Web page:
“In all these plays Shakespeare is not rejecting the accepted forms of theatrical tradition; he is revitalizing them by bringing them into relationship with the actualities of real experience.”

C.Gillie, Longman Companion to English Literature; The Great Age: 1590-1620; Longman.

Lucky Shakespeare, to have lived at such a time, when forms and precedents and high, ambitious, competitive achievement were strong, and the artform in question could thus properly express the deepest feelings of the age. I’m not sure in visual art we are in the midst of anything like such interesting times, but nor do I believe that we are in an age of shallow feeling that must be mirrored in the contemporary art we make. But it strikes me as something of a dilemma; we might need on the one hand to overturn all precedent in abstract art so far; yet we can’t presume to make painting or sculpture without thought or structure, about any old thing and from garbage; and so, on the other hand, sympathising with all the achievements of abstract art to date, even if we consider them only minor, we might wish to continue to attempt to make something of their precedent – but yet more real, more intense… better.

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#31. Ken Carpenter writes on Three New York Shows: Burri, Pollock, Stella

Alberto Burri, “Rosso plastica (Red plastic)”, 1962, plastic (PVC), acrylic and burns on black cloth, 65 x 100 cm, private collection, © Fondazione Palazzo Albizzini Collezione Burri, Città di Castello / VG Bild-Kunst, Bonn 2016 / SIAE, Rome Photo: © Kunstsammlung NRW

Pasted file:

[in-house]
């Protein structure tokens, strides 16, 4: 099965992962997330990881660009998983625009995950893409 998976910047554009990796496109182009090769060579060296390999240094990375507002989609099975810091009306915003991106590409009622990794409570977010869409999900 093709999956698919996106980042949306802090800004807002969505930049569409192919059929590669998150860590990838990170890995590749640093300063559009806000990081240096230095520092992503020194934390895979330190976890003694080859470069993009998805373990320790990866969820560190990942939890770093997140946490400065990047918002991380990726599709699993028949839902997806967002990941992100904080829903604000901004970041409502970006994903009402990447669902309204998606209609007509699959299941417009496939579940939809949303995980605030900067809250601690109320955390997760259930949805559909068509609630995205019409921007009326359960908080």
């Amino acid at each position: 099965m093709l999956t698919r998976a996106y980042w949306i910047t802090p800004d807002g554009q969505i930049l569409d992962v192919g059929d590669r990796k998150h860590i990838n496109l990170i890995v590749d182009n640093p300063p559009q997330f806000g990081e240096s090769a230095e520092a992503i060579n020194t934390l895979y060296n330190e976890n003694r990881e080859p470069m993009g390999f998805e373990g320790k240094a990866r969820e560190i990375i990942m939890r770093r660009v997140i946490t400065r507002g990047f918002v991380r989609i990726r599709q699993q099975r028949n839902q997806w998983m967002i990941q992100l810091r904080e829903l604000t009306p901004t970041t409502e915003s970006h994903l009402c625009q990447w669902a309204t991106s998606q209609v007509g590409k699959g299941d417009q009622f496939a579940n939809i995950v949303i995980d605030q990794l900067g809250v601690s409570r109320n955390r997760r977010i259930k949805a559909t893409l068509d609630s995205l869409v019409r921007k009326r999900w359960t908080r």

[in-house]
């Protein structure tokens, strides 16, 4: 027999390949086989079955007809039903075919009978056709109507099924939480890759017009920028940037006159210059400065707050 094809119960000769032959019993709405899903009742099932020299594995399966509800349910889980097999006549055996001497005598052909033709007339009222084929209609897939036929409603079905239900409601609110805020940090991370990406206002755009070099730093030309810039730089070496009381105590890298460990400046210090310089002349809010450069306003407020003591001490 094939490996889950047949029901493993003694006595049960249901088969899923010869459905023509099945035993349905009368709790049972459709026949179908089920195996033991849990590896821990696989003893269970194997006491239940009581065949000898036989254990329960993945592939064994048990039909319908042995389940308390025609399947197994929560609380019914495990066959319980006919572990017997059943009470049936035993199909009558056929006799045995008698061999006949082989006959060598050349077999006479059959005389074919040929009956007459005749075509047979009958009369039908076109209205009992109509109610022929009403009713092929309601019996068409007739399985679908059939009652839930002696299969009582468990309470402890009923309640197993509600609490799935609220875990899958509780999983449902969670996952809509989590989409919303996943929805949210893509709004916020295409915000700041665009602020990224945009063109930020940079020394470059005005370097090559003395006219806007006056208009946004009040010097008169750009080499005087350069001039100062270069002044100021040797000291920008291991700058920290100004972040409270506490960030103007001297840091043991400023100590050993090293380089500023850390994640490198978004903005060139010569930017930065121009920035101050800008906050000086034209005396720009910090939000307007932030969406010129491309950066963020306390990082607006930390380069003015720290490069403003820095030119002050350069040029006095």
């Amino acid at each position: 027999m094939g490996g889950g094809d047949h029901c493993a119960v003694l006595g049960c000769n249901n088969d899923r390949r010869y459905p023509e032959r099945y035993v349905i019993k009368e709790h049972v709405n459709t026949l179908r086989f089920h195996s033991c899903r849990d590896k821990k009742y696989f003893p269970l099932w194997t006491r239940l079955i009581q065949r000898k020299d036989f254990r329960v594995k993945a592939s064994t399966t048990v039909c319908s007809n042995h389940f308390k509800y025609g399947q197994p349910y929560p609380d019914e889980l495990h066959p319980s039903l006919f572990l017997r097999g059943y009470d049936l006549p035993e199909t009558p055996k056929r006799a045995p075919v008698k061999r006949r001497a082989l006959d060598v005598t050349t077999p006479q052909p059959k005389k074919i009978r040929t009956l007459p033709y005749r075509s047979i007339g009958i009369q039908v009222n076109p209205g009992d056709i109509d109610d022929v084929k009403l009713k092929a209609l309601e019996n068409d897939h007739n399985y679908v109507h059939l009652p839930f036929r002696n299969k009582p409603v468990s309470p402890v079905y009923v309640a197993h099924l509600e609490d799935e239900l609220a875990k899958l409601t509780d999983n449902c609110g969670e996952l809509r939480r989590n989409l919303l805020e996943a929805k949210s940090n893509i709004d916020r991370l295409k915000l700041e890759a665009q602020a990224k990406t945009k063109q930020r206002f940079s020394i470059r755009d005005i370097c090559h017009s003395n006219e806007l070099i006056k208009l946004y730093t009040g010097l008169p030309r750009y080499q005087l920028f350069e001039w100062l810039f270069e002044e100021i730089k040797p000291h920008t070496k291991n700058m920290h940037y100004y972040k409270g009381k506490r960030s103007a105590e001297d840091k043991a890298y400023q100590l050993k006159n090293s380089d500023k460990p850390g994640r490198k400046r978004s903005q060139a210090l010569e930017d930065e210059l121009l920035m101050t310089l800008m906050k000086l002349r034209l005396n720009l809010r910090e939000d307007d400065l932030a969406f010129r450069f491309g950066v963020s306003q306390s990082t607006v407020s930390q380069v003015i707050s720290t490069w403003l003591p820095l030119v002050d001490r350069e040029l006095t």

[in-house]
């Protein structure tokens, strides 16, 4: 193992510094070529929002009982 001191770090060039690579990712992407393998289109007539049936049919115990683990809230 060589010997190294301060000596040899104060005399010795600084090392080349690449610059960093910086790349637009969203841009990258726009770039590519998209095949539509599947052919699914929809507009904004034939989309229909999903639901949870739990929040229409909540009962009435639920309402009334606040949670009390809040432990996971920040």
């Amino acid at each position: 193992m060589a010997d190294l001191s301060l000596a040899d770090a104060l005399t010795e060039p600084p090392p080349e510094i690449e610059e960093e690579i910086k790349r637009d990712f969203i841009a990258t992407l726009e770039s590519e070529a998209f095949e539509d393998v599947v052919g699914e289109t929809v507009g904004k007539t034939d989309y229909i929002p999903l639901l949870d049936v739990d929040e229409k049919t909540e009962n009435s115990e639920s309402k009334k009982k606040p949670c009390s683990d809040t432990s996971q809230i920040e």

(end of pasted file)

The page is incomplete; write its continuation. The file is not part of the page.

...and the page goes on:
Alberto Burri, “Rosso plastica (Red plastic)”, 1962, plastic (PVC), acrylic and burns on black cloth, 65 x 100 cm, private collection, © Fondazione PalazzoAlbizzini Collezione Burri, Città di Castello / VG Bild-Kunst, Bonn 2016 / SIAE, Rome. Photo: © Kunstsammlung NRW

Alberto Burri: The Trauma of Painting was at the Solomon R. Guggenheim Museum in New York from Oct. 9, 2015, to Jan. 6, 2016, and is at the Kunstsammlung Nordrhein-Westfalen in Düsseldorf from March 5 to July 3, 2016.

Jackson Pollock: A Collection Survey, 1935-1954 is on at the Museum of Modern Art through May 1, 2016.

Frank Stella, A Retrospective was at the Whitney Museum of American Art in New York from Oct. 30, 2015, to March 7, 2016. It will be at the Modern Art Museum of Fort Worth in Texas from Apr. 17 to Sept. 4 and the De Young Museum in San Francisco from Nov. 5 to Feb. 26, 201

NEW YORK: BURRI, POLLOCK, STELLA.

Alberto Burri was one of the giants of European matériel painting. The enormous exhibition, Alberti Burri, The Trauma of Painting, which at first occupied almost all of the Solomon R. Guggenheim Museum and is now at the  Kunstsammlung Nordrhein-Westfalen in Düsseldorf, presented numerous works from not quite a dozen series in the artist’s richly varied career. The exhibition was accompanied by a thoroughly researched catalogue of 279 pages. It argues persuasively that Burri’s artistic vocabulary emerged directly from his life experience.